One of the most important questions that teenagers grapple with during the time of adolescence is, “Who am I?” Then, as they are answering the question, they also have to decide, “Do I love who I am?”
Self-esteem during adolescence, as we all know, can take a pretty substantial beating. I believe everyone, whether a teenager or not, really does have a deep need and desire to love who he or she is. Loving who you are is a foundational relationship. It establishes the parameters for so many of the other relationships you have. It absolutely frames this sense of self that is developed through teenager years.
Loving yourself is not a narcissistic attitude. Loving yourself does not automatically mean loving everything about yourself or loving everything you do. Rather, healthy self-love means accepting and appreciating yourself for who you are. It’s what allows you the motivation, the platform, to make difficult changes and to weather seasons of personal growth, realizing who you can become.
It can seem that teens are extremely self-centered, which can be interpreted as narcissism. But self-absorption does not equate to self-love in adolescence. Teens are inwardly focused at this time because so much is going on inside them. They, frankly, need to be self-focused; they need to come to grips with these questions and develop healthy answers that will frame their view of themselves into adulthood.
I suppose this question of whether a teenager fundamentally loves himself or herself is not a casual question to me. Sometimes, the answer is life or death, especially in the black-and-white world of teenagers. It’s a life-and-death answer for an eighty-three-pound teenage girl trying to find the strength to fight against her anorexia and live. It’s the life-and-death answer for a physically abused fourteen-year-old boy trying to put his despair and depression into context and find a way back to joy, without lashing out in any manner of destructive venues.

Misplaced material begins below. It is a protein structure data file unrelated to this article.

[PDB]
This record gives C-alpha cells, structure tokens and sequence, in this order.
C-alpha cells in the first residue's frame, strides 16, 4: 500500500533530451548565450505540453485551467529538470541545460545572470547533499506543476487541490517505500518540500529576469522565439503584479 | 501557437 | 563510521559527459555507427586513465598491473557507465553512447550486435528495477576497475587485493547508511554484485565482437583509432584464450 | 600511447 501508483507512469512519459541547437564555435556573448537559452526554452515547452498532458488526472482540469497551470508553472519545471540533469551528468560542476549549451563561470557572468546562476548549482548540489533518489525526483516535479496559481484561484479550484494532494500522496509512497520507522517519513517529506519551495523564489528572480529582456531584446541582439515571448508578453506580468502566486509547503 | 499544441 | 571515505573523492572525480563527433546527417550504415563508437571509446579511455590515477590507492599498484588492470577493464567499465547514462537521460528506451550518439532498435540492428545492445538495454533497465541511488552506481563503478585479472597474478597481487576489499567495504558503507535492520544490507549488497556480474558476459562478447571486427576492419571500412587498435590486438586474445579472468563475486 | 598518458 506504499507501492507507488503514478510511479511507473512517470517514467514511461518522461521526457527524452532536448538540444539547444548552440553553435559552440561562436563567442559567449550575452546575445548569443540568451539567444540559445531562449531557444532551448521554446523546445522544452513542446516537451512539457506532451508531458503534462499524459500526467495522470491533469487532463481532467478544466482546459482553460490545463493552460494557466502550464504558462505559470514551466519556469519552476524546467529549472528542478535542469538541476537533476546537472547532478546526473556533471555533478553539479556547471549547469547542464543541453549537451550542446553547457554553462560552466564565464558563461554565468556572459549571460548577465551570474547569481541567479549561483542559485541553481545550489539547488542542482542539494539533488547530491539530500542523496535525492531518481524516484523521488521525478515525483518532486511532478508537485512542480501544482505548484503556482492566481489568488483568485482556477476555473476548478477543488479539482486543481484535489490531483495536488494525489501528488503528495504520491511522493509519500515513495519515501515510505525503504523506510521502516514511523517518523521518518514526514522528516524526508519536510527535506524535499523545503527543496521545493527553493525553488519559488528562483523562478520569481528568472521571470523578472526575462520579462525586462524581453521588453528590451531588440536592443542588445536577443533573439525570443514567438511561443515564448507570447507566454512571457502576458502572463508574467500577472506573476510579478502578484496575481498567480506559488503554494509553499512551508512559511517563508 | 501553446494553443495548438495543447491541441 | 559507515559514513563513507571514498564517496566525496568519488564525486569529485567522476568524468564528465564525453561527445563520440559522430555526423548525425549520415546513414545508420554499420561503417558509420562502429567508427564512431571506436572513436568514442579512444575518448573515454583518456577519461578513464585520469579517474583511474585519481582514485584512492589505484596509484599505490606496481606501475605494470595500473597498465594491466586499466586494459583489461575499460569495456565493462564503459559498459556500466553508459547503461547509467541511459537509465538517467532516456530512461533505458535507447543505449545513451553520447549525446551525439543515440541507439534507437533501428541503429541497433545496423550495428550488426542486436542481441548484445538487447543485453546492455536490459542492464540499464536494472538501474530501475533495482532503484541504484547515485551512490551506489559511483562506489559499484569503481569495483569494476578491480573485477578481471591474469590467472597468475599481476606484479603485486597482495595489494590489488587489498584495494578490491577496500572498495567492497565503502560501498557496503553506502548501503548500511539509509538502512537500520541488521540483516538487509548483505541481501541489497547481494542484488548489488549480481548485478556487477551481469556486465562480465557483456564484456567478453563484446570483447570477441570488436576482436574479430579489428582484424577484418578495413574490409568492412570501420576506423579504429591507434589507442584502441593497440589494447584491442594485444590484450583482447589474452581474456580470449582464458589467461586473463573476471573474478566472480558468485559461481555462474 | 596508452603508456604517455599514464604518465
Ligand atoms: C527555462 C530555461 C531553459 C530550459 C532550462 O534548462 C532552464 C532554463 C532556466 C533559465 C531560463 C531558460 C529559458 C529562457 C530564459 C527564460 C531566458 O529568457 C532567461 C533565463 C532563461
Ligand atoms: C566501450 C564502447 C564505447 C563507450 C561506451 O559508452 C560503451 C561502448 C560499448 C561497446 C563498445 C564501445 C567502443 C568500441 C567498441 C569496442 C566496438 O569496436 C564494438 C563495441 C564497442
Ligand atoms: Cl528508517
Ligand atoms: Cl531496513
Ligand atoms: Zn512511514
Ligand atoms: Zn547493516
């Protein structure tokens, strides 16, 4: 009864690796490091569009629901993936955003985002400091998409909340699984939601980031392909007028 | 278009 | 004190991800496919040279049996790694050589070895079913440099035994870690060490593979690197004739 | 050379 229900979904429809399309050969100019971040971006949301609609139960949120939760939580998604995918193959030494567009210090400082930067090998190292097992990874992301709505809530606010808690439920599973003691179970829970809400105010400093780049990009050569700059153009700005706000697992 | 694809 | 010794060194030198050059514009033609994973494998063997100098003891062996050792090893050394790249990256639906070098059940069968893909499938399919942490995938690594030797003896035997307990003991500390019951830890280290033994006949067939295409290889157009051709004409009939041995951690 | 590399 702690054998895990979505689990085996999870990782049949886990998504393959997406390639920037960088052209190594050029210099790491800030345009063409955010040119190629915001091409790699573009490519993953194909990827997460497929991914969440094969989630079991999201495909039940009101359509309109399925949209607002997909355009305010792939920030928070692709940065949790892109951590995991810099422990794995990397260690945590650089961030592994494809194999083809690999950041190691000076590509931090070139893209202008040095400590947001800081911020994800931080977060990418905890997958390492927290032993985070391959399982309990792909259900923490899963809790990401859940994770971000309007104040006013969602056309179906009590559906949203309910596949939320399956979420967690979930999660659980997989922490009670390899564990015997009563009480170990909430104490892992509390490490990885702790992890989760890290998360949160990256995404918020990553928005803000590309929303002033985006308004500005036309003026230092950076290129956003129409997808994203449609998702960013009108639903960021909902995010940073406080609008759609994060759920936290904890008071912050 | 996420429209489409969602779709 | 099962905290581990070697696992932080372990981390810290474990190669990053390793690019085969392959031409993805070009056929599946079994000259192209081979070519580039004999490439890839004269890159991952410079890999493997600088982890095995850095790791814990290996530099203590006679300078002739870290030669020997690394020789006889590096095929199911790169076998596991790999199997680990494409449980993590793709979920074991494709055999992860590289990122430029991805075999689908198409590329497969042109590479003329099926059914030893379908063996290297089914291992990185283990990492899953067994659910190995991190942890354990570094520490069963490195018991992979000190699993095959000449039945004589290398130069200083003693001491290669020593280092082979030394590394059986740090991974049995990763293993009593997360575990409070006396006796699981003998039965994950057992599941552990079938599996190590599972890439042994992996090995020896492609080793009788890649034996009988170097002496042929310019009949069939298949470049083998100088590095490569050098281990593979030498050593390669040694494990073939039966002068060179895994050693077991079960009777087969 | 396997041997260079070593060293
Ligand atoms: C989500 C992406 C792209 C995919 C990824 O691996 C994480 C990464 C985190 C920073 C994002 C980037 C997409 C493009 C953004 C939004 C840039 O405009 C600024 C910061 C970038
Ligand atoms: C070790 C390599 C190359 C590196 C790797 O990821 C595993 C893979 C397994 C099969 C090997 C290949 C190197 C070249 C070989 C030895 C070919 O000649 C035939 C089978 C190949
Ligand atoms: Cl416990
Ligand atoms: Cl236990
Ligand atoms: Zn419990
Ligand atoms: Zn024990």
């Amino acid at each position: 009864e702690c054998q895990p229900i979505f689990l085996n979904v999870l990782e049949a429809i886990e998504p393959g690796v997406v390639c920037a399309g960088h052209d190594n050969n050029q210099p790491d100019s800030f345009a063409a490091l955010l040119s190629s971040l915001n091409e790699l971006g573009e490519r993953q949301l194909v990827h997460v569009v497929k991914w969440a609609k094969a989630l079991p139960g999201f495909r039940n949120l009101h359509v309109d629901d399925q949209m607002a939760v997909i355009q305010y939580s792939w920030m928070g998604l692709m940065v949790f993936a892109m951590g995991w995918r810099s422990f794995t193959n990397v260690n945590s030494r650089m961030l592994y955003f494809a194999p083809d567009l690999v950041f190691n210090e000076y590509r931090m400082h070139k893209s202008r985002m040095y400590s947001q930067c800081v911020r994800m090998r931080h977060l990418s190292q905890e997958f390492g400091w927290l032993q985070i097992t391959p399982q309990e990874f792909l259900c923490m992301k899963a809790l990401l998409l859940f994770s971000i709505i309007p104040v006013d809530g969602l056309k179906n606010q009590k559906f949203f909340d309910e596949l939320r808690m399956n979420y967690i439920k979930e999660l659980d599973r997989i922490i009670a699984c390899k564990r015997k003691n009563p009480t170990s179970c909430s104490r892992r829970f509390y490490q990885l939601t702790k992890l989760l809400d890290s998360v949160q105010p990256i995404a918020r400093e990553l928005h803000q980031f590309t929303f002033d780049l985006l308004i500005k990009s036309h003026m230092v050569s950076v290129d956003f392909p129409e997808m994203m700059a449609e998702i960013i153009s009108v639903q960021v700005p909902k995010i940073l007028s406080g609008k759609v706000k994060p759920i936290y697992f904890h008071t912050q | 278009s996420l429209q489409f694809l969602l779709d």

In my practice, I deal with so many of the significant struggles, challenges, and issues people face. The life-and-death aspects to this question of, “Do I love who I am?” have immediate consequences for teens.
Other times, the life-and-death aspects to “Do I love who I am?” have longer, lingering consequences. People can live for years with the effects of how they answered this question of “Do I love who I am?” as a teenager. You know this and how important it is. A person who as a teenager concludes he or she is not lovable, not worthwhile, has a much harder path to travel as an adult.
Personal realignment for teenagers can be uncomfortable. One minute she likes herself, and the next minute she doesn’t. One minute he thinks he’s a pretty good person, and the next minute he’s convinced he’s a freak, a social outcast, a lost cause, and he’s hopeless. Yin and yang, up and down, climb and plunge with all of the shocks and emotional impact at every twist and turn. Given all of this, there’s no way the ride is going to happen without a few bumps along the way.
The “Do I love who I am?” struggle that teenagers are in the midst of is their struggle. As a parent or outside adult, you cannot fight this battle for them. You can support, guide and encourage but, ultimately, you cannot answer this question for them. Also, because they are different from you, the way they fight this battle will be different from the way you did. It might be longer or shorter, more visible or more obscure, smoother or bumpier.
All teenagers go through this personal realignment. They need to; it’s part of their foundational relationship with themselves, and, frankly, it’s one of the most important things they do. So give them space. Give them time. Give them support.
Authored by Dr. Gregory Jantz, founder of The Center • A Place of HOPE and author of 35 books. Pioneering whole-person care nearly 30 years ago, Dr. Jantz has dedicated his life’s work to creating possibilities for others, and helping people change their lives for good. The Center • A Place of HOPE, located on the Puget Sound in Edmonds, Washington, creates individualized programs to treat behavioral and mental health issues, including eating disorders, addiction, depression, anxiety and others.